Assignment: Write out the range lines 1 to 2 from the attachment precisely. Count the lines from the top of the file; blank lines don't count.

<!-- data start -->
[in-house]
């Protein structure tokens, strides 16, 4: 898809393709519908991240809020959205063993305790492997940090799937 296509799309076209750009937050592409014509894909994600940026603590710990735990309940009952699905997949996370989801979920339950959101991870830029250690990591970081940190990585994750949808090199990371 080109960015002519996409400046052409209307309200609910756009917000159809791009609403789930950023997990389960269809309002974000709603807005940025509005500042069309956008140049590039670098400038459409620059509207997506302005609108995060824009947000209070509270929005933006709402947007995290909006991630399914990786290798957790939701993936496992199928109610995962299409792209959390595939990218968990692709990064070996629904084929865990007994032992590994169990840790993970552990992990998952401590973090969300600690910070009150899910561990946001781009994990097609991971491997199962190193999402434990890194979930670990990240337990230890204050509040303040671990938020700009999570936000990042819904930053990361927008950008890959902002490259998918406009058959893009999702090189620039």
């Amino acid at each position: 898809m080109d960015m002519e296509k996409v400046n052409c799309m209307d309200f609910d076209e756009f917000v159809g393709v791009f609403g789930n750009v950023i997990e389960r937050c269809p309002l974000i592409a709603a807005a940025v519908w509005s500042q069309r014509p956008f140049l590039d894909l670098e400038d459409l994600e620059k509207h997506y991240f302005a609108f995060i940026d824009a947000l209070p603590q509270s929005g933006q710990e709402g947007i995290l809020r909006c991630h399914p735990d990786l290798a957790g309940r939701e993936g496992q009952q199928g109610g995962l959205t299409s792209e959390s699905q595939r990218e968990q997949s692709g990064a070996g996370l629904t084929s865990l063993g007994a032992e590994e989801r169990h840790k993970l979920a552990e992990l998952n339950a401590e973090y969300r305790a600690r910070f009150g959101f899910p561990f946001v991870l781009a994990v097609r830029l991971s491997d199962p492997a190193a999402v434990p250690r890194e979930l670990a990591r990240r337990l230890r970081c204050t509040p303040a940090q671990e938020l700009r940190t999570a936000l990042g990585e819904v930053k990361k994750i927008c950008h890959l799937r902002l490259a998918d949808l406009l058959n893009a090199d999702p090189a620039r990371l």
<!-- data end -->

[in-house]
């Protein structure tokens, strides 16, 4: 898809393709519908991240809020959205063993305790492997940090799937 296509799309076209750009937050592409014509894909994600940026603590710990735990309940009952699905997949996370989801979920339950959101991870830029250690990591970081940190990585994750949808090199990371 080109960015002519996409400046052409209307309200609910756009917000159809791009609403789930950023997990389960269809309002974000709603807005940025509005500042069309956008140049590039670098400038459409620059509207997506302005609108995060824009947000209070509270929005933006709402947007995290909006991630399914990786290798957790939701993936496992199928109610995962299409792209959390595939990218968990692709990064070996629904084929865990007994032992590994169990840790993970552990992990998952401590973090969300600690910070009150899910561990946001781009994990097609991971491997199962190193999402434990890194979930670990990240337990230890204050509040303040671990938020700009999570936000990042819904930053990361927008950008890959902002490259998918406009058959893009999702090189620039």